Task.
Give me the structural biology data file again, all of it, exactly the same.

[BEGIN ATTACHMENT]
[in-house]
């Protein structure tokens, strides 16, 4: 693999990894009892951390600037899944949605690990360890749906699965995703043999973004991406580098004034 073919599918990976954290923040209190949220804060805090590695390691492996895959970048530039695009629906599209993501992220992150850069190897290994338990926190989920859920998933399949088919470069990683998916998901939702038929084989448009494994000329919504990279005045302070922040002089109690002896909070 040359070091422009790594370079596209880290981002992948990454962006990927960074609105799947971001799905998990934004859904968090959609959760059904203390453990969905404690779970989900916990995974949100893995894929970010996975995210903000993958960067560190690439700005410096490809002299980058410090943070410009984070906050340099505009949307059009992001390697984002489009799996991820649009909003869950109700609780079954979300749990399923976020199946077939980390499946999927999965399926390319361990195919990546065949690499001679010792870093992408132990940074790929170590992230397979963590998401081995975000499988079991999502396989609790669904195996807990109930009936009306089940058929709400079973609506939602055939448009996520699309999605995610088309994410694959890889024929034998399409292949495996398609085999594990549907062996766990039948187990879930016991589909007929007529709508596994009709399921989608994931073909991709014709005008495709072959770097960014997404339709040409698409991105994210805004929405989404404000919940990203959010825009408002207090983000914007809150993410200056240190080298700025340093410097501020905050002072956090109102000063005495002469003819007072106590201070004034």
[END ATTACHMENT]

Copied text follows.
[in-house]
């Protein structure tokens, strides 16, 4: 693999990894009892951390600037899944949605690990360890749906699965995703043999973004991406580098004034 073919599918990976954290923040209190949220804060805090590695390691492996895959970048530039695009629906599209993501992220992150850069190897290994338990926190989920859920998933399949088919470069990683998916998901939702038929084989448009494994000329919504990279005045302070922040002089109690002896909070 040359070091422009790594370079596209880290981002992948990454962006990927960074609105799947971001799905998990934004859904968090959609959760059904203390453990969905404690779970989900916990995974949100893995894929970010996975995210903000993958960067560190690439700005410096490809002299980058410090943070410009984070906050340099505009949307059009992001390697984002489009799996991820649009909003869950109700609780079954979300749990399923976020199946077939980390499946999927999965399926390319361990195919990546065949690499001679010792870093992408132990940074790929170590992230397979963590998401081995975000499988079991999502396989609790669904195996807990109930009936009306089940058929709400079973609506939602055939448009996520699309999605995610088309994410694959890889024929034998399409292949495996398609085999594990549907062996766990039948187990879930016991589909007929007529709508596994009709399921989608994931073909991709014709005008495709072959770097960014997404339709040409698409991105994210805004929405989404404000919940990203959010825009408002207090983000914007809150993410200056240190080298700025340093410097501020905050002072956090109102000063005495002469003819007072106590201070004034």